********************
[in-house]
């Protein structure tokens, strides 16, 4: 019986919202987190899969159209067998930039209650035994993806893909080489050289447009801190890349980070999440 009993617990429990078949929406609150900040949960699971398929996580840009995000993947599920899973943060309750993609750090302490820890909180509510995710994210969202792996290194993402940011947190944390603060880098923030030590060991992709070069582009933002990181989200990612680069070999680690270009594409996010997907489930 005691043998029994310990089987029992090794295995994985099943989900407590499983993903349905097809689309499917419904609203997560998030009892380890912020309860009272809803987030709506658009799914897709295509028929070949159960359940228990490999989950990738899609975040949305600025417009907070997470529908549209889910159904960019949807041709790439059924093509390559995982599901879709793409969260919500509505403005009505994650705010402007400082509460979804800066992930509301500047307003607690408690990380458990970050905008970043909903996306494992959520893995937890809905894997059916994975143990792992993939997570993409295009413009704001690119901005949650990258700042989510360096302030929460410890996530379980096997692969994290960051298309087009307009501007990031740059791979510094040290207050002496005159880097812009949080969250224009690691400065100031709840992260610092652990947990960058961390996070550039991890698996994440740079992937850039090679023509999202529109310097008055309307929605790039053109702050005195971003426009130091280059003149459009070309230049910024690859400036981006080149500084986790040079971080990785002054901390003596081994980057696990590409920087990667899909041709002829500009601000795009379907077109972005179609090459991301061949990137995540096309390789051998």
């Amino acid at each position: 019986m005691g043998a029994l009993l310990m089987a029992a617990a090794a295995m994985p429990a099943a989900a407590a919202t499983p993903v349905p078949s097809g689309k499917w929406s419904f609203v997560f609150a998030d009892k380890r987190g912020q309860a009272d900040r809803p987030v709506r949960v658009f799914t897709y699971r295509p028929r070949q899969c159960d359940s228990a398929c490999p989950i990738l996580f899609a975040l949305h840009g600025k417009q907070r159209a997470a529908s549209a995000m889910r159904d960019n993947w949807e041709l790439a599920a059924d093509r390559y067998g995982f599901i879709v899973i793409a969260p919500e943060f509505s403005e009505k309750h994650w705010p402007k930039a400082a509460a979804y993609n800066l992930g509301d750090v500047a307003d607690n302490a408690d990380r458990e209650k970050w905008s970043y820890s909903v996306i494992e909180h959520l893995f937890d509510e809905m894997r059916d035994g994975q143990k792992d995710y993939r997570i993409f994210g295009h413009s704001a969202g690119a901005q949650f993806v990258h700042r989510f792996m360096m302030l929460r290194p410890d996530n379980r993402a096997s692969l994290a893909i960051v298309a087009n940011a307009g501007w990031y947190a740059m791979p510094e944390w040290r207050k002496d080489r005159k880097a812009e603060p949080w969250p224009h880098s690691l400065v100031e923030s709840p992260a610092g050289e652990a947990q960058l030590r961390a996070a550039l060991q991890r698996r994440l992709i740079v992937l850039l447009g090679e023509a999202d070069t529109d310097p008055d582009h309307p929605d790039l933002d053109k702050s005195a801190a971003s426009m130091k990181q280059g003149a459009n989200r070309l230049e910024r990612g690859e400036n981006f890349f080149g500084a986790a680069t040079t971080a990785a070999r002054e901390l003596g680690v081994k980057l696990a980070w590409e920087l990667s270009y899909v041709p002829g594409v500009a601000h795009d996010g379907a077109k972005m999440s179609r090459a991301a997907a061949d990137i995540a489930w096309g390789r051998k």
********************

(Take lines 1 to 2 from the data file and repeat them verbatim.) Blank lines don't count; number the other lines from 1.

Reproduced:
[in-house]
């Protein structure tokens, strides 16, 4: 019986919202987190899969159209067998930039209650035994993806893909080489050289447009801190890349980070999440 009993617990429990078949929406609150900040949960699971398929996580840009995000993947599920899973943060309750993609750090302490820890909180509510995710994210969202792996290194993402940011947190944390603060880098923030030590060991992709070069582009933002990181989200990612680069070999680690270009594409996010997907489930 005691043998029994310990089987029992090794295995994985099943989900407590499983993903349905097809689309499917419904609203997560998030009892380890912020309860009272809803987030709506658009799914897709295509028929070949159960359940228990490999989950990738899609975040949305600025417009907070997470529908549209889910159904960019949807041709790439059924093509390559995982599901879709793409969260919500509505403005009505994650705010402007400082509460979804800066992930509301500047307003607690408690990380458990970050905008970043909903996306494992959520893995937890809905894997059916994975143990792992993939997570993409295009413009704001690119901005949650990258700042989510360096302030929460410890996530379980096997692969994290960051298309087009307009501007990031740059791979510094040290207050002496005159880097812009949080969250224009690691400065100031709840992260610092652990947990960058961390996070550039991890698996994440740079992937850039090679023509999202529109310097008055309307929605790039053109702050005195971003426009130091280059003149459009070309230049910024690859400036981006080149500084986790040079971080990785002054901390003596081994980057696990590409920087990667899909041709002829500009601000795009379907077109972005179609090459991301061949990137995540096309390789051998």